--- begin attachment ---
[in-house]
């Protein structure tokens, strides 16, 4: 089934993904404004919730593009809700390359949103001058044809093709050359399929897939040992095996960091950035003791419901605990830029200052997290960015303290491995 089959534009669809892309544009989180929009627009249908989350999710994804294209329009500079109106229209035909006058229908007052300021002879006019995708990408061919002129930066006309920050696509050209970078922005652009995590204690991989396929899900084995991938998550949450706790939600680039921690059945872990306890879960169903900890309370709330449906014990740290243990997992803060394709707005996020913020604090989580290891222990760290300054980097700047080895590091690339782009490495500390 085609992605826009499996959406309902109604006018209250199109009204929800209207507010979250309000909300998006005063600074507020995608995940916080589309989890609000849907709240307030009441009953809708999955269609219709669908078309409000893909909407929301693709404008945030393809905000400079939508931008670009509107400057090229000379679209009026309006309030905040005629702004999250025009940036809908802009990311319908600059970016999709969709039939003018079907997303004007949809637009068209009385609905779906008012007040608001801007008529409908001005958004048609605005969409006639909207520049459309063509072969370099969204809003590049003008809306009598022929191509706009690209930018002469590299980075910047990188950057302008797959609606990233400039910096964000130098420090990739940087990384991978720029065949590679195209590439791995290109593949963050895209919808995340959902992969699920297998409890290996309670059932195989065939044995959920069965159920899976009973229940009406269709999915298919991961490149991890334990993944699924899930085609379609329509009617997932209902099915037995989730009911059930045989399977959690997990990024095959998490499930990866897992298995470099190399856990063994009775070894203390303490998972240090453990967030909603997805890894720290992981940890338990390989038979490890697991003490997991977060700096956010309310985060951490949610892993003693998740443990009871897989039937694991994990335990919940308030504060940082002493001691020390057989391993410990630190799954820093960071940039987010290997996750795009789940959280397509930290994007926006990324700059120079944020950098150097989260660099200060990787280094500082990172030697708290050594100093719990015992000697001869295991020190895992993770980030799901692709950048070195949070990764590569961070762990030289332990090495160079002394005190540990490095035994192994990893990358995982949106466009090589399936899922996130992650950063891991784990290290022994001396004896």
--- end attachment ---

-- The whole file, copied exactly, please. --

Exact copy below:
[in-house]
């Protein structure tokens, strides 16, 4: 089934993904404004919730593009809700390359949103001058044809093709050359399929897939040992095996960091950035003791419901605990830029200052997290960015303290491995 089959534009669809892309544009989180929009627009249908989350999710994804294209329009500079109106229209035909006058229908007052300021002879006019995708990408061919002129930066006309920050696509050209970078922005652009995590204690991989396929899900084995991938998550949450706790939600680039921690059945872990306890879960169903900890309370709330449906014990740290243990997992803060394709707005996020913020604090989580290891222990760290300054980097700047080895590091690339782009490495500390 085609992605826009499996959406309902109604006018209250199109009204929800209207507010979250309000909300998006005063600074507020995608995940916080589309989890609000849907709240307030009441009953809708999955269609219709669908078309409000893909909407929301693709404008945030393809905000400079939508931008670009509107400057090229000379679209009026309006309030905040005629702004999250025009940036809908802009990311319908600059970016999709969709039939003018079907997303004007949809637009068209009385609905779906008012007040608001801007008529409908001005958004048609605005969409006639909207520049459309063509072969370099969204809003590049003008809306009598022929191509706009690209930018002469590299980075910047990188950057302008797959609606990233400039910096964000130098420090990739940087990384991978720029065949590679195209590439791995290109593949963050895209919808995340959902992969699920297998409890290996309670059932195989065939044995959920069965159920899976009973229940009406269709999915298919991961490149991890334990993944699924899930085609379609329509009617997932209902099915037995989730009911059930045989399977959690997990990024095959998490499930990866897992298995470099190399856990063994009775070894203390303490998972240090453990967030909603997805890894720290992981940890338990390989038979490890697991003490997991977060700096956010309310985060951490949610892993003693998740443990009871897989039937694991994990335990919940308030504060940082002493001691020390057989391993410990630190799954820093960071940039987010290997996750795009789940959280397509930290994007926006990324700059120079944020950098150097989260660099200060990787280094500082990172030697708290050594100093719990015992000697001869295991020190895992993770980030799901692709950048070195949070990764590569961070762990030289332990090495160079002394005190540990490095035994192994990893990358995982949106466009090589399936899922996130992650950063891991784990290290022994001396004896």